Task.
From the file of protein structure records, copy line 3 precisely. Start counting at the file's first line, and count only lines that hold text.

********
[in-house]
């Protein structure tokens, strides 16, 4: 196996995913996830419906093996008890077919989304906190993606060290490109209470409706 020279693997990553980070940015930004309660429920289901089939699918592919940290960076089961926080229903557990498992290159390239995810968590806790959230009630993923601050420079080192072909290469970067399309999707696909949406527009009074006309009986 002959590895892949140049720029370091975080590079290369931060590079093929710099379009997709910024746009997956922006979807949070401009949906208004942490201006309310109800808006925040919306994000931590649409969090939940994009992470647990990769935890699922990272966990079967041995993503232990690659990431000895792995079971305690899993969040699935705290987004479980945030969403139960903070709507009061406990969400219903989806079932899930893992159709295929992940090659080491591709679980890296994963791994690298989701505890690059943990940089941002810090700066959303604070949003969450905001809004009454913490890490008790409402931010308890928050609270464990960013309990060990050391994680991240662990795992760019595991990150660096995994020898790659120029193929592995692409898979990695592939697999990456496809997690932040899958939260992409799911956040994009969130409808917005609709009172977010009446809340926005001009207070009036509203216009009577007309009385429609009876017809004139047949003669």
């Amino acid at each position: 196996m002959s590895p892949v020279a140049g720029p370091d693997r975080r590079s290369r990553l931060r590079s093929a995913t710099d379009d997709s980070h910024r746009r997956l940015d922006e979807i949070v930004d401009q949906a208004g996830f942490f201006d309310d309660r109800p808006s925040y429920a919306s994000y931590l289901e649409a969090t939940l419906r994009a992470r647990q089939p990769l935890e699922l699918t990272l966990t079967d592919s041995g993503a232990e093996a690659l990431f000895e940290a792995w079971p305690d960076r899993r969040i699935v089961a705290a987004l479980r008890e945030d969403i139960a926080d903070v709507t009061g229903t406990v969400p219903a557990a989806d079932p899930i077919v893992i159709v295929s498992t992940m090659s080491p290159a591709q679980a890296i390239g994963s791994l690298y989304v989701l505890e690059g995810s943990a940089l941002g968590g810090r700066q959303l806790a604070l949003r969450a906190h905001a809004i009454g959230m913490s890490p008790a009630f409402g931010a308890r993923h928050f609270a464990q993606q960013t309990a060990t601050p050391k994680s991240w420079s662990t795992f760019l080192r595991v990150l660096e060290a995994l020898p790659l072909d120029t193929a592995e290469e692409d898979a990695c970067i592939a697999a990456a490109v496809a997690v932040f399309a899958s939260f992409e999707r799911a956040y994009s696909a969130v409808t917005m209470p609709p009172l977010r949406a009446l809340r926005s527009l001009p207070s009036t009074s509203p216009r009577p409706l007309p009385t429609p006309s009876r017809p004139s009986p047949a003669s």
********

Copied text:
């Amino acid at each position: 196996m002959s590895p892949v020279a140049g720029p370091d693997r975080r590079s290369r990553l931060r590079s093929a995913t710099d379009d997709s980070h910024r746009r997956l940015d922006e979807i949070v930004d401009q949906a208004g996830f942490f201006d309310d309660r109800p808006s925040y429920a919306s994000y931590l289901e649409a969090t939940l419906r994009a992470r647990q089939p990769l935890e699922l699918t990272l966990t079967d592919s041995g993503a232990e093996a690659l990431f000895e940290a792995w079971p305690d960076r899993r969040i699935v089961a705290a987004l479980r008890e945030d969403i139960a926080d903070v709507t009061g229903t406990v969400p219903a557990a989806d079932p899930i077919v893992i159709v295929s498992t992940m090659s080491p290159a591709q679980a890296i390239g994963s791994l690298y989304v989701l505890e690059g995810s943990a940089l941002g968590g810090r700066q959303l806790a604070l949003r969450a906190h905001a809004i009454g959230m913490s890490p008790a009630f409402g931010a308890r993923h928050f609270a464990q993606q960013t309990a060990t601050p050391k994680s991240w420079s662990t795992f760019l080192r595991v990150l660096e060290a995994l020898p790659l072909d120029t193929a592995e290469e692409d898979a990695c970067i592939a697999a990456a490109v496809a997690v932040f399309a899958s939260f992409e999707r799911a956040y994009s696909a969130v409808t917005m209470p609709p009172l977010r949406a009446l809340r926005s527009l001009p207070s009036t009074s509203p216009r009577p409706l007309p009385t429609p006309s009876r017809p004139s009986p047949a003669s």